The trouble with Romney's riches - Americas - World - The Independent

The trouble with Romney's riches

Displays of wealth can ruin a presidential candidate. So could pictures of the Republican first family at their $8m estate cost them dear?

Sensitivity may not be the strong suit of Mitt Romney, the Republican challenger in the US presidential derby, and he is perhaps not the best student of campaign history. Doesn't he remember the grief that was given to John Kerry, the Democratic candidate in 2004, when he was caught kite-surfing off the coast of Massachusetts? Out of touch, elitist, snob, his critics immediately cried. He went on to lose.

In the parlance of election punditry, Mr Kerry was guilty of awful optics. It may be a Massachusetts thing. Mr Kerry is a US Senator from the state and Mr Romney is a former Governor. No one was more hurt by a single image than Michael Dukakis, also a former Massachusetts Governor, who attracted ridicule as the 1988 Democrat nominee when he posed for the cameras in a tank with an oversized helmet and just looked goofy.

Today, the country will witness Mr Romney and members of his family march in a Fourth of July parade in the summer resort of Wolfeboro on Lake Winnipesaukee in New Hampshire. There won't be much to fault in that. Americans love Independence Day parades.

But it is the other newsreels from New Hampshire that at first glimpse seem to jar. As most Americans cut back on holiday plans, Mr Romney has been having a very nice time in his $8m (£5m) 13-acre estate on the aforementioned lake, taking his jet skis out from the boathouse (itself valued at $630,000) and leading the grandkids on treasure hunts. Has his campaign got careless? Or is this meticulously calculated?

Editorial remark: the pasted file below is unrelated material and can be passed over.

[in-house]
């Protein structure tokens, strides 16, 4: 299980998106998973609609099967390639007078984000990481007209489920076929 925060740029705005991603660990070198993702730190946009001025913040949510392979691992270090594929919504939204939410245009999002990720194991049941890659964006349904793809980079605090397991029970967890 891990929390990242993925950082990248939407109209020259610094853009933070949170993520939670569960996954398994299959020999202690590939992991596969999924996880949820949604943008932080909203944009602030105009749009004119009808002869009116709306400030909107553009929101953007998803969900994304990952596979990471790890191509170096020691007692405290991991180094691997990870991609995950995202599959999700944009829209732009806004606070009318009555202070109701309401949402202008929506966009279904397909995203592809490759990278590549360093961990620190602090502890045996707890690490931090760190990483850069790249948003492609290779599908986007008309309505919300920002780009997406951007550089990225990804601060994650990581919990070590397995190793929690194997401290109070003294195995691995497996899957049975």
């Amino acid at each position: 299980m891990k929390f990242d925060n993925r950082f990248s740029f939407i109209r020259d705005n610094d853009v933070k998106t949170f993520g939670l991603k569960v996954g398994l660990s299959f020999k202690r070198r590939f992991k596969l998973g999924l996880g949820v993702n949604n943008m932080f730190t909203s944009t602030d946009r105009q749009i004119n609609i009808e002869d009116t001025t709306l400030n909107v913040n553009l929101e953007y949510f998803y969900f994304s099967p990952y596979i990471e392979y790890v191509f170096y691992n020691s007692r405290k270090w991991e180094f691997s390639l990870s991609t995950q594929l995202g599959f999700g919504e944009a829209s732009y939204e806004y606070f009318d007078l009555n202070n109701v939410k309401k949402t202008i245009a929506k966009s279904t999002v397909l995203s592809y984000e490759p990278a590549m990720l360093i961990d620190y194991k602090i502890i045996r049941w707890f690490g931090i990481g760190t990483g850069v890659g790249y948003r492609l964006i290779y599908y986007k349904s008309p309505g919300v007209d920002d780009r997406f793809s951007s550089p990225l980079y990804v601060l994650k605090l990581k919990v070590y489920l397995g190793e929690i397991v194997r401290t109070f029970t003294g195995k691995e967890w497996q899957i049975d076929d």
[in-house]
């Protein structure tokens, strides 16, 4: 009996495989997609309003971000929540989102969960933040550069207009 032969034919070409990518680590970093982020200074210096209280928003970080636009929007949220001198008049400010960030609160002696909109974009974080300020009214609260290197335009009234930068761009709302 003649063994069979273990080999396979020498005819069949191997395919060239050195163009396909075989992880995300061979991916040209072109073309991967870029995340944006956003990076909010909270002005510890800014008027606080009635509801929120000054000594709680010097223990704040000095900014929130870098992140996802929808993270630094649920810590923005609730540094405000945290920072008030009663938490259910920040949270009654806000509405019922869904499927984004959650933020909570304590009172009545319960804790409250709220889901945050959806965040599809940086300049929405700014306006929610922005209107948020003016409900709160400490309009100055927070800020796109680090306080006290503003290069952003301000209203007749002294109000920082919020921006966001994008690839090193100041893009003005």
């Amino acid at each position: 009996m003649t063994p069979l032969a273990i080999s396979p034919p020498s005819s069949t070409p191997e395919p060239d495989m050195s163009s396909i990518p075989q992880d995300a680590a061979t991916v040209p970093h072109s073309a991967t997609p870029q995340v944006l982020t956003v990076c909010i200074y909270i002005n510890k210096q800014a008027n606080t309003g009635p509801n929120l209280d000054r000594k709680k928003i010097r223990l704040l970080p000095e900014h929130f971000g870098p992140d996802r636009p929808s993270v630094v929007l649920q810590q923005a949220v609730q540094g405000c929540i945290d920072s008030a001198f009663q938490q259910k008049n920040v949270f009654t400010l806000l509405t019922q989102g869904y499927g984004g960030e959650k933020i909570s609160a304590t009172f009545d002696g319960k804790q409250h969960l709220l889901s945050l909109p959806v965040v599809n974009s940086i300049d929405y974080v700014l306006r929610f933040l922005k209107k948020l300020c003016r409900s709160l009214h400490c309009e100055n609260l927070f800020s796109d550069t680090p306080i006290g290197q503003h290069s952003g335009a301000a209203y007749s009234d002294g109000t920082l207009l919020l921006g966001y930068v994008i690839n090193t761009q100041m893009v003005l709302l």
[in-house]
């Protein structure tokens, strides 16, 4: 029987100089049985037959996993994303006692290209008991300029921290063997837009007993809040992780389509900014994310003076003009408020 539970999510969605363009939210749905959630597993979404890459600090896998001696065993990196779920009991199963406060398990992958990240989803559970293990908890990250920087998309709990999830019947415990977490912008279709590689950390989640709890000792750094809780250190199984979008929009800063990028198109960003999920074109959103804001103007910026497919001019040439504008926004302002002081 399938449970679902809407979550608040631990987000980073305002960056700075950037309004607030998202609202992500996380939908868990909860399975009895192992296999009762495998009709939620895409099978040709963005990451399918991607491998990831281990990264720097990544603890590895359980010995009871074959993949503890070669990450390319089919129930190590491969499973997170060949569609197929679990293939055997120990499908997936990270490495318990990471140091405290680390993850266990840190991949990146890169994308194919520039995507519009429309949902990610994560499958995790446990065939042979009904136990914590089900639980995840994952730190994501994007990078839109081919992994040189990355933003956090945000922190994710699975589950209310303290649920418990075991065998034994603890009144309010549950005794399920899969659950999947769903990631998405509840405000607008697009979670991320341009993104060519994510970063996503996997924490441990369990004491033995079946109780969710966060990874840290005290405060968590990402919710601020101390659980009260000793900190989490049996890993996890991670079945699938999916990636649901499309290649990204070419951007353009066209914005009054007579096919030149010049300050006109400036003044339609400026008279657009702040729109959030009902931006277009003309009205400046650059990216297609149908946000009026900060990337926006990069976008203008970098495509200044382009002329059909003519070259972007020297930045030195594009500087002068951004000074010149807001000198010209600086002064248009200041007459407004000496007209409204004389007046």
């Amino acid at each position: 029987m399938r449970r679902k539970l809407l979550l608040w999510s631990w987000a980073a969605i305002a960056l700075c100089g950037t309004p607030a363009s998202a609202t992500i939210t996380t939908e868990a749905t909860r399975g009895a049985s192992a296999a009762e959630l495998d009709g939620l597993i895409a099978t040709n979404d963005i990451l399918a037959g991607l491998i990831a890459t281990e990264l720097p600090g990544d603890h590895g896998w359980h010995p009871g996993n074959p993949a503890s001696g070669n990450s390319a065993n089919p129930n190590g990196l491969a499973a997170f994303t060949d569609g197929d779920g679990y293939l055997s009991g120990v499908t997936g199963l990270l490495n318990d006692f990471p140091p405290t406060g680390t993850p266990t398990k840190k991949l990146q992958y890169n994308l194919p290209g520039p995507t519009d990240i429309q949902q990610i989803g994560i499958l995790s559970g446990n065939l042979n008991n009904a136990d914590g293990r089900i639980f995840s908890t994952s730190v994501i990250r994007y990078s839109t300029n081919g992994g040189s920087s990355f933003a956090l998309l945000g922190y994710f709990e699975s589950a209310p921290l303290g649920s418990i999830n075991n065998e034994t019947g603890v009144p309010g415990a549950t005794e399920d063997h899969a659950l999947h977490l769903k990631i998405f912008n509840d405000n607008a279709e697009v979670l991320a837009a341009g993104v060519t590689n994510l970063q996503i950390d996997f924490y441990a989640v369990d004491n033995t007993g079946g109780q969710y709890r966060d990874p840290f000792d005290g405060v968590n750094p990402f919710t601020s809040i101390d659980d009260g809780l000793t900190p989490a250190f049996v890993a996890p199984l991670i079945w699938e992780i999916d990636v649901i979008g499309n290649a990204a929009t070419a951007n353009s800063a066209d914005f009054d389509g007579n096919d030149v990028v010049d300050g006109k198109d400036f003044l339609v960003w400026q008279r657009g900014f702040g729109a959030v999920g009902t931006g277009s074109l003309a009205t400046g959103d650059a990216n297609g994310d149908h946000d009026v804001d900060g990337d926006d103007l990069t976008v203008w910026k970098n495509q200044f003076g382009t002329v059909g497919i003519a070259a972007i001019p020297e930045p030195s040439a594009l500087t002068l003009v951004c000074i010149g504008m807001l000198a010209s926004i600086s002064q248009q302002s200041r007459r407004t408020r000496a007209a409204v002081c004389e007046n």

Mr Romney is hardly the first candidate with money. But you would think that he would have some tact. During the primary campaign earlier this year he famously dropped clangers like noting in Detroit that his wife, Ann Romney, has a "couple of Cadillacs" and then saying at a speedway track in Florida that he doesn't really follow racing but has a few friends who own teams.

There is family pride in the equestrian success, meanwhile, of Ms Romney, who was encouraged by her doctors to take up riding in 1998 after being diagnosed with multiple sclerosis. She has bought horses since then, and very expensive ones, too. One, named Rafalca, will be competing in the London Olympics dressage events. How many voters even know what dressage is?

That he has a potential problem here has not escaped his advisors. Neighbours in the upscale La Jolla suburb of San Diego have been grumbling about Mr Romney's plans to add on to the beachfront home he owns there; they include installing a lift for his cars.

But if the risk is being called out of touch with ordinary folk, it is not even just about money, it's also about lifestyle. When it comes to the rituals of summer, the Romney clan does not behave like the rest of us. Theirs is a summer canvas that might have been sketched by Norman Rockwell.